ANTYP-2 radar

Raytheon will soon begin to export its army navy / transportable radar surveillance-2 (AN / TPY-2) ballistic missile defence radar to several US allies and security partners for use in forward-based mode following authorisation by the federal government.

Purchased through the foreign military sales programme, the forward-based mode AN / TPY-2 radar can be positioned near hostile territory to acquire ballistic missiles in the ascent phase of flight, shortly after they are launched.

Using a command-and-control battle management network, the radar then tracks and discriminates the threat, and passes critical information to decision-makers, and missile defence systems.

Raytheon Integrated Defense Systems Global Integrated Sensors business area vice-president Dave Gulla said: "As ballistic missiles proliferate and become more technically advanced, obtaining the forward-based AN / TPY-2 will enable America’s friends and allies to improve the performance of already capable defensive systems, such as Patriot.

"AN / TPY-2 will enable America’s friends and allies to improve the performance of already capable defensive systems."

"By acquiring a forward-based mode AN / TPY-2, or using terminal-mode AN / TPY-2 in forward-based mode, customers will significantly enhance their defensive capabilities."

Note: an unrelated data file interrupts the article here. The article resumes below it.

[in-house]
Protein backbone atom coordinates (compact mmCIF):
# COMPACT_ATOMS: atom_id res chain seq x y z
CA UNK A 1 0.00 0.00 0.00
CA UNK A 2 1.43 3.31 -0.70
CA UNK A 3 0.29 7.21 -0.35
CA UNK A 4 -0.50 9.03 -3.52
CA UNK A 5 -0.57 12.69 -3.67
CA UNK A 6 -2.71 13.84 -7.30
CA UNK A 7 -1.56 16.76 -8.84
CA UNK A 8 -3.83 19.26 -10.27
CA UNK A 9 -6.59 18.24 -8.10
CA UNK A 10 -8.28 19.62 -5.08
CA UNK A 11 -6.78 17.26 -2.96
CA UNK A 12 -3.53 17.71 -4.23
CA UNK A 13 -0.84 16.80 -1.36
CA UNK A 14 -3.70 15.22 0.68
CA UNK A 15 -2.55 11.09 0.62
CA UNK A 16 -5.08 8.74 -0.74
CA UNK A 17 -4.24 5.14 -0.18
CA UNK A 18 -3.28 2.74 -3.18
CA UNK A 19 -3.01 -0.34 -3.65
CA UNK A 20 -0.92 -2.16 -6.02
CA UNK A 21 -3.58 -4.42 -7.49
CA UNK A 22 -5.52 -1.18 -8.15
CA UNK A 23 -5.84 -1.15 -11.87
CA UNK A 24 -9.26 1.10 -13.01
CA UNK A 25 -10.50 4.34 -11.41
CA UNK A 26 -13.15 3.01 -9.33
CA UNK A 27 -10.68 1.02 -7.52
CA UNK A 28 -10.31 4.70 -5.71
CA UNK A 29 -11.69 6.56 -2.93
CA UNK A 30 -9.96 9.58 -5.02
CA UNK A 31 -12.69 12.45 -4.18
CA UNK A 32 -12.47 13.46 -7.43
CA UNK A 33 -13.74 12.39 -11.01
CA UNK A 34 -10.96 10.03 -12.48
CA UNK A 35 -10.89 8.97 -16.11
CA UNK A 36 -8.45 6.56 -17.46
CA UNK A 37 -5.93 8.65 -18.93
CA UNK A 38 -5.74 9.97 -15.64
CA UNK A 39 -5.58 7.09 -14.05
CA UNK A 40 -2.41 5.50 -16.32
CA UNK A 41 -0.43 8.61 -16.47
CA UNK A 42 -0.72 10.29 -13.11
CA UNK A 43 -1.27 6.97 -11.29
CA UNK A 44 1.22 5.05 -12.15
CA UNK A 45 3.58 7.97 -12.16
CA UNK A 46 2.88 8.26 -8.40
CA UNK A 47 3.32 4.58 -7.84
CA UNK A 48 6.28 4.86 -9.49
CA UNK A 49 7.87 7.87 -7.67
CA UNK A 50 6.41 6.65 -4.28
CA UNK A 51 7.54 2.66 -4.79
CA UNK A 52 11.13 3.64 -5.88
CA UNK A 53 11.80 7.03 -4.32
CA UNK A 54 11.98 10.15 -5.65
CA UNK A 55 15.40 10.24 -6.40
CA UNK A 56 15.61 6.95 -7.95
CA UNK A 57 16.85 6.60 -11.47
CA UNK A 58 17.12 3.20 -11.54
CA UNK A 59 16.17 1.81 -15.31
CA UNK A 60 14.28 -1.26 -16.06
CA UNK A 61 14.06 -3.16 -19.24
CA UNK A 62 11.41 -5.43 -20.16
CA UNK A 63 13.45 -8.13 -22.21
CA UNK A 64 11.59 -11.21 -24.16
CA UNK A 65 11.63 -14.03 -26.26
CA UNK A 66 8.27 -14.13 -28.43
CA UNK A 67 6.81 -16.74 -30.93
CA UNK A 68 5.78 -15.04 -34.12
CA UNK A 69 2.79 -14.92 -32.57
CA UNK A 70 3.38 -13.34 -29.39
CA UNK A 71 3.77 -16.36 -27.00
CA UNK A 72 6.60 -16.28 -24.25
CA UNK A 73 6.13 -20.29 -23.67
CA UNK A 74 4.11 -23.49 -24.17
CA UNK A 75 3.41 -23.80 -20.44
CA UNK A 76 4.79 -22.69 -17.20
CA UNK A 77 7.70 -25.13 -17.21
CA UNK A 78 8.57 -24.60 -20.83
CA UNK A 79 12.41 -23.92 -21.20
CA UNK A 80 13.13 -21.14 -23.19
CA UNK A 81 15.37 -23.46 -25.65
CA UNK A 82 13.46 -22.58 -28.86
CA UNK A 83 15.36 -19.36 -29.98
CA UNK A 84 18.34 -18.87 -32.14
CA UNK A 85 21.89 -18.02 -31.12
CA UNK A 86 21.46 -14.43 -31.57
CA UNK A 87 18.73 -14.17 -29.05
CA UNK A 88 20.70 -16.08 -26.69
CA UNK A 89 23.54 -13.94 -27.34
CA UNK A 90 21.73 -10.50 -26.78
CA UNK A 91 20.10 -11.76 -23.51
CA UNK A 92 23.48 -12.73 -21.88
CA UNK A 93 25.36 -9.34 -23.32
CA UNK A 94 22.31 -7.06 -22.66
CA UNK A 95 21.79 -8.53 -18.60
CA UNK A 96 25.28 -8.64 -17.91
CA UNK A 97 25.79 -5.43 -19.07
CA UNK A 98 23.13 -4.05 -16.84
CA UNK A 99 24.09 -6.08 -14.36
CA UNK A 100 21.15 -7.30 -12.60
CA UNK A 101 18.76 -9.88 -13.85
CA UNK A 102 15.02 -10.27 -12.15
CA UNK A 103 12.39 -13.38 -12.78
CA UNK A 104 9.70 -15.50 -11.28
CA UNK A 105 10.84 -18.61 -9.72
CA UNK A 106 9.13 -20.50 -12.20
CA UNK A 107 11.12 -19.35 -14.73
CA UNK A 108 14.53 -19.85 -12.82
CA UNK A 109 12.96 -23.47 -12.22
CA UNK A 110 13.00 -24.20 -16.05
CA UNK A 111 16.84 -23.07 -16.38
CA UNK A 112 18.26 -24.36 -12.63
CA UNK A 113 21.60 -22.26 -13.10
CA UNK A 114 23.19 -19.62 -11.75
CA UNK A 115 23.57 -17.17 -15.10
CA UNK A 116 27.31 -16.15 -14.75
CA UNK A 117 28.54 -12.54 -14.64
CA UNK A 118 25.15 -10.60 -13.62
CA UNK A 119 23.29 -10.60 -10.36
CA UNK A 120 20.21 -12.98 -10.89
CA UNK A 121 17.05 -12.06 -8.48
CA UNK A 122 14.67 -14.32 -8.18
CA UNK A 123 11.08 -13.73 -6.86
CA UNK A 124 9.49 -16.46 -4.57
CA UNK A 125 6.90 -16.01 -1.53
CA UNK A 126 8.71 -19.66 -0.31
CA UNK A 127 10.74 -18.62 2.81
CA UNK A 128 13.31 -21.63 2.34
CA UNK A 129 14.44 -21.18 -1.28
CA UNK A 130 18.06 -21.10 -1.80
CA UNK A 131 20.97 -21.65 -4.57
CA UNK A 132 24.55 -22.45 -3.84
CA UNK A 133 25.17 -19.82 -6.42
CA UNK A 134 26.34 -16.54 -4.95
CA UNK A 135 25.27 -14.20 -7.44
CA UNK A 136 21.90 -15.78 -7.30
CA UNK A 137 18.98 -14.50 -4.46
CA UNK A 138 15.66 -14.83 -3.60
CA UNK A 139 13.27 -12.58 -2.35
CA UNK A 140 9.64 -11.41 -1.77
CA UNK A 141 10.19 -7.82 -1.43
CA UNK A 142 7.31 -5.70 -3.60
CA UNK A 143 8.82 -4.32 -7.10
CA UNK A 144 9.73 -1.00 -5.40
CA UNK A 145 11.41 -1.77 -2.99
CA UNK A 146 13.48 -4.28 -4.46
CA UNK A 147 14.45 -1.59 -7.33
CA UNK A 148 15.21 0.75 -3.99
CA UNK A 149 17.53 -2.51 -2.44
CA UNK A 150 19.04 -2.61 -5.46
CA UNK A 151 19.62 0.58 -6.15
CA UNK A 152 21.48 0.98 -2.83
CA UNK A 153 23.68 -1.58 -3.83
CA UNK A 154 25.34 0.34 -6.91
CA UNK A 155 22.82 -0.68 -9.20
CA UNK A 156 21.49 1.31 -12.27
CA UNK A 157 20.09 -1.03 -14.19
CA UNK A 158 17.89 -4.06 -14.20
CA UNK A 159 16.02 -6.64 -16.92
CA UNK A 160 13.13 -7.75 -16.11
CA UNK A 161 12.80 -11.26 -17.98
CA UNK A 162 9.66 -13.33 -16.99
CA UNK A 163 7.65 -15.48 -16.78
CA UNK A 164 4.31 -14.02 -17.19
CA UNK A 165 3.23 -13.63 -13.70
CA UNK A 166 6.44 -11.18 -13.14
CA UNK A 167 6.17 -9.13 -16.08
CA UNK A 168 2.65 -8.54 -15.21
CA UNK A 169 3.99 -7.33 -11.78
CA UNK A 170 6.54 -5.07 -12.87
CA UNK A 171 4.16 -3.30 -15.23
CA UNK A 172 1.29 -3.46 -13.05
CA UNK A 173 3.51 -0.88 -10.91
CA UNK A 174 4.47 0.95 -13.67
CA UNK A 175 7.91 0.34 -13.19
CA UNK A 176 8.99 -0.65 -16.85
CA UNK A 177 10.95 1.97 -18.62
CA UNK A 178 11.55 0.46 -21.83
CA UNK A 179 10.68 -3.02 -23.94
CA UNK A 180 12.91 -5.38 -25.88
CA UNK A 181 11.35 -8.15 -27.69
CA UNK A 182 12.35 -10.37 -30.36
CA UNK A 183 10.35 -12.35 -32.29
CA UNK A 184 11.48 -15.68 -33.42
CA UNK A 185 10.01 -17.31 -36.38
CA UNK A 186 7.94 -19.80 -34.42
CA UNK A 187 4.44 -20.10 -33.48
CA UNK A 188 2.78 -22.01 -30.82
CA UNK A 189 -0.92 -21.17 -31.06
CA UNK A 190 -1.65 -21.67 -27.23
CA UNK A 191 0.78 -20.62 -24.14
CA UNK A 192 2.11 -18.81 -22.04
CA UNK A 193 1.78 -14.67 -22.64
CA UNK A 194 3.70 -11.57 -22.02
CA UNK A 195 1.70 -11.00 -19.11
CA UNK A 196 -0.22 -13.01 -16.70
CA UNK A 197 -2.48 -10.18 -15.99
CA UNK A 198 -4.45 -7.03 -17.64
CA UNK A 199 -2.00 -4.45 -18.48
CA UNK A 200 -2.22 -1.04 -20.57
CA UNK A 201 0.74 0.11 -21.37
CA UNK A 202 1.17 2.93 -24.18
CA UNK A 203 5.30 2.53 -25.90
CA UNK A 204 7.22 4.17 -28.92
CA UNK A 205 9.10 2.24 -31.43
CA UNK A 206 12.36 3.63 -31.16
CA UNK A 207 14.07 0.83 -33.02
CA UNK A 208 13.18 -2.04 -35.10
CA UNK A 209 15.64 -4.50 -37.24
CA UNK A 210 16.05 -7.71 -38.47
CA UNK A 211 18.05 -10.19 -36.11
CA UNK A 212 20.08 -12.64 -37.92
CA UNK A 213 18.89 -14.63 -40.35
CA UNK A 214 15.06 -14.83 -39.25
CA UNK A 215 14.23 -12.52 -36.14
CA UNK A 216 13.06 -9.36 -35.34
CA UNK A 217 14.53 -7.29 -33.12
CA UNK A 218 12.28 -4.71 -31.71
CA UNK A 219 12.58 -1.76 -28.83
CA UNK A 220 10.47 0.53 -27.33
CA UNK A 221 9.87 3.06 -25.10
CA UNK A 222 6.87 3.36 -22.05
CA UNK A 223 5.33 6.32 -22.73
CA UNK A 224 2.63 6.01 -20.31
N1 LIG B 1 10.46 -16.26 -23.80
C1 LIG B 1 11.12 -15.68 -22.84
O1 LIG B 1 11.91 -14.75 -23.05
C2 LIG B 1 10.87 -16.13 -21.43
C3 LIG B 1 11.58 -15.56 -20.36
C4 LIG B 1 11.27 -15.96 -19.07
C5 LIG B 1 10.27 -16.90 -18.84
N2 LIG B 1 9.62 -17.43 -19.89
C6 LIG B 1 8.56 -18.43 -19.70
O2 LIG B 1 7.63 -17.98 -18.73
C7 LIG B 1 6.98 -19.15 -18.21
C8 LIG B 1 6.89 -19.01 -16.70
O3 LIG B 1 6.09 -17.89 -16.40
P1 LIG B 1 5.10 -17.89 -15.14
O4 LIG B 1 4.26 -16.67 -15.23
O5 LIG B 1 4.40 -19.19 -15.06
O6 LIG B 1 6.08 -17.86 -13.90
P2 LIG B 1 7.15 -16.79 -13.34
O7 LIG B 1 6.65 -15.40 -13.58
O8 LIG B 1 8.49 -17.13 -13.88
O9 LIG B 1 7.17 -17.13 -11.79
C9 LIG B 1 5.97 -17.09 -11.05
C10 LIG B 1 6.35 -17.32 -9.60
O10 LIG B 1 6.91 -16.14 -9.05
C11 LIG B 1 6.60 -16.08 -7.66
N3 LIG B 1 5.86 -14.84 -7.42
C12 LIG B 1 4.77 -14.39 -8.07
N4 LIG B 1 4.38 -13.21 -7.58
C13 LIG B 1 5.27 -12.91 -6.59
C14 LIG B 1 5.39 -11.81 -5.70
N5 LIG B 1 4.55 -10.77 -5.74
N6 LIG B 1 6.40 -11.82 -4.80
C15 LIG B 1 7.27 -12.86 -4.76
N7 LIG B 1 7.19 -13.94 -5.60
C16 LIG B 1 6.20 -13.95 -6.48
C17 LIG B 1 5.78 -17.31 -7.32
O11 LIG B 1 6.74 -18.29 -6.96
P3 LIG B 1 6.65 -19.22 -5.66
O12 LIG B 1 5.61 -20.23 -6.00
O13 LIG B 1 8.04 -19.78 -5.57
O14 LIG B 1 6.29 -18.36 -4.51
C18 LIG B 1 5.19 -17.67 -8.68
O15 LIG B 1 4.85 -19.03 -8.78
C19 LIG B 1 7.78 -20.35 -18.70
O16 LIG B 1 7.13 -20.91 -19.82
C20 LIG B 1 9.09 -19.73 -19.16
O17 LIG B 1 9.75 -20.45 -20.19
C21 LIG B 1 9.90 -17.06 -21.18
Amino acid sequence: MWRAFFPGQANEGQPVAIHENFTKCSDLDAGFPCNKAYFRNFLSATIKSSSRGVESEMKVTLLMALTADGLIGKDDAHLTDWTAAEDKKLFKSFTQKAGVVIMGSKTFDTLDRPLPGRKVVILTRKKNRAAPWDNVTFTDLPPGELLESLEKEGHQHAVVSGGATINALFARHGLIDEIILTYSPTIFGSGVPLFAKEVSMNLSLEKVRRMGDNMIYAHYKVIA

An integral element of the US ballistic missile defence system, the AN / TPY-2 is a X-band, phased array radar, designed for long-range acquisition, precision tracking, and discrimination of all ballistic missiles, from short-range to intercontinental ballistic missiles, during the ascent phase of flight.

Capable of deploying worldwide in either terminal or forward-based mode, the radar functions as a search, detect, track, discrimination, and fire-control radar for the US Army’s terminal high-altitude area defence system, enabling missiles to intercept and destroy incoming threats.

To date, Raytheon has handed over ten AN / TPY-2s to the US Missile Defense Agency, which are currently in use against ballistic missile attacks in Japan, Israel, and Turkey.

Image: An Army Navy / Transportable Radar Surveillance-2 System of the US military. Photo: courtesy of US Army employee.